Meridian Star

October 13, 2013

LEMA director answers questions about guns, tent purchases

By Terri Ferguson Smith /
The Meridian Star

MERIDIAN —     Questions are persisting about employees of Lauderdale County who carry weapons, and the recent purchase of some guns.

    Wayman Newell, District Two Supervisor, has opposed allowing any employee, except for law officers, to carry guns in their vehicles. He brought the subject up again at a recent Board of Supervisors meeting, questioning the purchase of 10 paint pellet guns for training purposes and four .45 caliber Glock pistols by David Sharp, director of Lauderdale County Emergency Management Agency.

    This summer, Sharp asked the board for permission for he and two other LEMA employees to carry guns in their vehicles in case they are on a search and rescue operation and encounter snakes.     The board approved the request in a 4-1 vote, with Newell casting the lone opposing vote.

    In examining the monthly claims docket last week, Newell saw that LEMA had bought the 10 paint guns, and four handguns. In a work session on Oct. 3, Sharp explained that the training guns, which fire paint pellets, were purchased for the Lauderdale County Sheriff's Department. Three of the .45 caliber Glocks were to be used by Sharp and two LEMA employees.

    Newell said he did not remember the board ever approving the purchase of guns for LEMA; Sharp later said that he followed state guidelines in the purchases.

    At the work session, Board Attorney Rick Barry advised the board that if county employees were going to carry weapons in their county vehicles, it would be better from a liability standpoint if the weapons were owned by the county.

    On Monday, at the supervisors meeting, Newell said he wanted to know who had the fourth gun and after that meeting, County Administrator Joe McCraney said District Four Supervisor Joe Norwood, a LEMA volunteer, had the fourth gun.

    Since then some have asked if the county should have bought a gun for Norwood to carry in his vehicle.

    Asked if he thought Norwood should carry a gun, Newell said, "He's not a county employee; he's an elected official. I don't have a comment on that. The way it's been told to me, the handbook does not apply to elected officials."

    However, the prohibition against county employees carrying weapons is a long-standing rule, Newell said.

    "It's been that way a long time; since I've been there," Newell said. "If you're a county worker, you're not supposed to have a hand gun."

    Norwood said as a LEMA volunteer, he should be allowed to carry a gun. As for the rules about county employees not carrying weapons, Norwood said supervisors are not under the same rules that employees are bound by.

    Norwood said he doesn't see any difference in the county purchasing a gun for him to carry and supervisors Josh Todd and Kyle Rutledge, who are volunteer firefighters, using county-purchased firefighting equipment and turnout gear.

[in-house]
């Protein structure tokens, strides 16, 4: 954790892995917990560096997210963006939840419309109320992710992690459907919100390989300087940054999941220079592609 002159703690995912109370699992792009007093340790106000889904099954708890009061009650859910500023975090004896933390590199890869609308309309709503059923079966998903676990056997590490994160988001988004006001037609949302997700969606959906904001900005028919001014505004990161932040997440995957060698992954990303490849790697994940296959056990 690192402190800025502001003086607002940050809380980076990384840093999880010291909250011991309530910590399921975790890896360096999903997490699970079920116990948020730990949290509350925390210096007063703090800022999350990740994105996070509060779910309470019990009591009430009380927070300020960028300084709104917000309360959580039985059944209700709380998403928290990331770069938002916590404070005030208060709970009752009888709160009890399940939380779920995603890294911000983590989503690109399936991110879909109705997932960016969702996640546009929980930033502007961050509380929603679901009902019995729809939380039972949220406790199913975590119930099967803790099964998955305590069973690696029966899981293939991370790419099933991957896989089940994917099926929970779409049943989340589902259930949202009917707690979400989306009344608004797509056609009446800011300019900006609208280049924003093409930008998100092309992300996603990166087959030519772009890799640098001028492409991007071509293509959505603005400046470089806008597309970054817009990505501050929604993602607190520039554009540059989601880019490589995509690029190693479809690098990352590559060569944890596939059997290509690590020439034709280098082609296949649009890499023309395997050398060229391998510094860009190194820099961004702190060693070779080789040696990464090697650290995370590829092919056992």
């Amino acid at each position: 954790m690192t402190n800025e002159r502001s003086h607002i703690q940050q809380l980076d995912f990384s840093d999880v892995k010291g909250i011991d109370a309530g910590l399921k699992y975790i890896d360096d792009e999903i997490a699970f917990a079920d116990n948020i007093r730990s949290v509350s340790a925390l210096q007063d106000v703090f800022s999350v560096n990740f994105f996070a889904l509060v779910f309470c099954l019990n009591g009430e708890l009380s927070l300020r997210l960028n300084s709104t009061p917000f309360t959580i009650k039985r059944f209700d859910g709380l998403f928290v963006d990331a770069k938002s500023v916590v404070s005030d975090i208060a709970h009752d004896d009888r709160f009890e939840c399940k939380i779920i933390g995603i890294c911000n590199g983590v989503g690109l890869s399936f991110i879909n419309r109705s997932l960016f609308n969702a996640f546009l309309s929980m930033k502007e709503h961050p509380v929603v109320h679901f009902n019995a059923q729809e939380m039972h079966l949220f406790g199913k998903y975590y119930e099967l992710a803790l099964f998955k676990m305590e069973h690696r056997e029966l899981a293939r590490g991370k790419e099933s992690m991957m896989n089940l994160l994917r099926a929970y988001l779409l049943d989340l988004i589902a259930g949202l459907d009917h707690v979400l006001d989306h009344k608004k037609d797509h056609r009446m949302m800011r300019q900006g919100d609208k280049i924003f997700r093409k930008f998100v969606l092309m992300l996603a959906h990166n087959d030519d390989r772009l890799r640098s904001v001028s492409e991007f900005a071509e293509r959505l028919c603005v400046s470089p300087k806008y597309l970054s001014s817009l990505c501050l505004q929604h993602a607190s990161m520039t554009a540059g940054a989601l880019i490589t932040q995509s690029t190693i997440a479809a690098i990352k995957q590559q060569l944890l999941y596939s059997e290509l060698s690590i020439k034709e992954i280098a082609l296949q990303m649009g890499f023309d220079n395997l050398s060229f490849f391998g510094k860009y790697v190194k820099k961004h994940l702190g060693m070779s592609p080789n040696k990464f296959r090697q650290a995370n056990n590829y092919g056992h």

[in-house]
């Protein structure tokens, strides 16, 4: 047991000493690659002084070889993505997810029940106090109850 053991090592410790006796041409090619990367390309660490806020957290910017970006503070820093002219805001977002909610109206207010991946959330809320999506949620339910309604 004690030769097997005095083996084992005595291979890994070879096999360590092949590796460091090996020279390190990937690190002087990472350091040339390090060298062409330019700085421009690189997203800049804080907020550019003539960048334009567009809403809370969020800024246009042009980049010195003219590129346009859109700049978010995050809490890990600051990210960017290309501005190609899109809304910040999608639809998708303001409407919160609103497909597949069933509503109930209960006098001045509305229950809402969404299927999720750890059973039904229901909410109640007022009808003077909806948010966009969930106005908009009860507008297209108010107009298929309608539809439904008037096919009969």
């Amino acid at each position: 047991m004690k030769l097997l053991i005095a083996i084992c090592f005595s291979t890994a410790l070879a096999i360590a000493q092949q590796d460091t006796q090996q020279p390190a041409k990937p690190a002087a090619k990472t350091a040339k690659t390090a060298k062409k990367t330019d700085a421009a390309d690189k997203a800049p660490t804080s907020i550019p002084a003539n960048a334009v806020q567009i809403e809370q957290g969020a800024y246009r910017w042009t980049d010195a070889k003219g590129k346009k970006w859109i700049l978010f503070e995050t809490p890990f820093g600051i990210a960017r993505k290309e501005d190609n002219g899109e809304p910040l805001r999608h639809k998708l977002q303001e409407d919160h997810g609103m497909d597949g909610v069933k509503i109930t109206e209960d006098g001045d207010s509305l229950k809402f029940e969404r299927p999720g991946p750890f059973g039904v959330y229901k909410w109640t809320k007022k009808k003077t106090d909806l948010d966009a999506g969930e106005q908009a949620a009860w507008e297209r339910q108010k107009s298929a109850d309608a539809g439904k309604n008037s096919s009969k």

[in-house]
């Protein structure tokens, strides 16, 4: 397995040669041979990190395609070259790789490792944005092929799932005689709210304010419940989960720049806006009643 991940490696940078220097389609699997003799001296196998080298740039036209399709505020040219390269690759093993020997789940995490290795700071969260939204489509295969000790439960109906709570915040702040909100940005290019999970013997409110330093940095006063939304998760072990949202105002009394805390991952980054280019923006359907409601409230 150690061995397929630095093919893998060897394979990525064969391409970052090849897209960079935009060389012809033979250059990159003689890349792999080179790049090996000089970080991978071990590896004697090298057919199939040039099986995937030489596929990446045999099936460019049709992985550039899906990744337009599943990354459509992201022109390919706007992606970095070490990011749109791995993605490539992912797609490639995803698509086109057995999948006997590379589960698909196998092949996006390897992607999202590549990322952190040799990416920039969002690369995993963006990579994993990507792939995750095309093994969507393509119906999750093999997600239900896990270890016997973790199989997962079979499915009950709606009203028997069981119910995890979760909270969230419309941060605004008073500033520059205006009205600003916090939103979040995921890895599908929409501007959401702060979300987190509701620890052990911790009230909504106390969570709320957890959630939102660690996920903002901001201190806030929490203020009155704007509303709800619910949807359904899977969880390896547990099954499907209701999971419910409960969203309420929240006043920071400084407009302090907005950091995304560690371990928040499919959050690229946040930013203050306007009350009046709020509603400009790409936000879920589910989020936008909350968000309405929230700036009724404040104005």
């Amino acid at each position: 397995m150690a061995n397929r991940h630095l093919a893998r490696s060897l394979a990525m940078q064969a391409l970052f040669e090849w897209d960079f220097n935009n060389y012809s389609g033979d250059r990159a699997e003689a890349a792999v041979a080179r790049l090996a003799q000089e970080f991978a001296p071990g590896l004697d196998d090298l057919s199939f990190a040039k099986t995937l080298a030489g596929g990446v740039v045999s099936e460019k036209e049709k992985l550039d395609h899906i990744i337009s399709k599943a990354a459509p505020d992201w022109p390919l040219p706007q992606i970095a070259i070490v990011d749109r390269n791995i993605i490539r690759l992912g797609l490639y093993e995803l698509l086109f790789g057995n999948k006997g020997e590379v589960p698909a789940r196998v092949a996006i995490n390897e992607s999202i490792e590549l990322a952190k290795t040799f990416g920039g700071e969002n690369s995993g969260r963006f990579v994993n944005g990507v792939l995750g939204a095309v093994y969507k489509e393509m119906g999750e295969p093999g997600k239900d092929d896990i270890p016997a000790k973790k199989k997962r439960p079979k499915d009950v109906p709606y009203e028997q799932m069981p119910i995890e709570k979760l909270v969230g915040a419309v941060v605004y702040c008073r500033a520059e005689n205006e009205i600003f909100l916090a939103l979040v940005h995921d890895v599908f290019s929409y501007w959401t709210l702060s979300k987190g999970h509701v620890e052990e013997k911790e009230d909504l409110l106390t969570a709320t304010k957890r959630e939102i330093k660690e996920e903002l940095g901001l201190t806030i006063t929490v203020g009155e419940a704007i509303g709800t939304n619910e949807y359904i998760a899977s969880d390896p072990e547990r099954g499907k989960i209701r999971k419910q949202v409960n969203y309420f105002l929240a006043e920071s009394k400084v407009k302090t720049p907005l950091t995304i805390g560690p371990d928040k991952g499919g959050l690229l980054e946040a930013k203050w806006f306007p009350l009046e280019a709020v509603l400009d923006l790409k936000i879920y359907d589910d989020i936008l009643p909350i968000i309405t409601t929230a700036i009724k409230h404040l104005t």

Others have asked why LEMA needs to carry weapons and if special boots designed to protect people walking in the woods from snake bites would be a better idea.

    "Yes, I have snake boots," Sharp said. "The snakes aren't the only issue. "

    Sharp said LEMA also sometimes assists law officers, here and in other counties, in searches for criminal suspects.

    "We do out on with canines sometimes on manhunts," Sharp said. "You bust through a thicket with a dog and you've got some fool standing there with a machete, you need to be able to defend yourself."

    The ammunition loaded into a gun can vary, depending upon the nature of the hunt, he said. In a manhunt for a dangerous criminal, bullets for self defense can be loaded, Sharp said. During a search and rescue operation, where searchers are worried about snakes, a cartridge that shoots pellets like a shotgun can be loaded, he said.

    Criminals and snakes aren't the only dangers in the woods, he said.

    "We have alligators around here and a wild hog can tear you to pieces," Sharp said.

    During the same work session in which Newell questioned the purchase of guns, he also questioned the purchase by LEMA of a 24 x 16 self-inflatable tent for $5,000. Among its uses, Sharp said at the time, could be a crime scene where the sheriff's department needed to work at for an extended time.

    That opportunity presented itself on Thursday when the Lauderdale Sheriff's Department and the Mississippi Bureau of Investigations investigated two shallow graves containing bodies. Sharp said he took dogs to the scene and the tent, at the request of Sheriff Billy Sollie.

    "It was going to be an extended operation," Sharp said. "They were out in direct sunlight and they were planning on working into the night."

    Newell said Friday that his only concern about the tent was whether it was a necessary expense.

    Sharp has said the money for the guns and tent purchases came from a grant his office applied for and won; the other portion of the money came from oil spill cleanup jobs the county has done and been reimbursed for.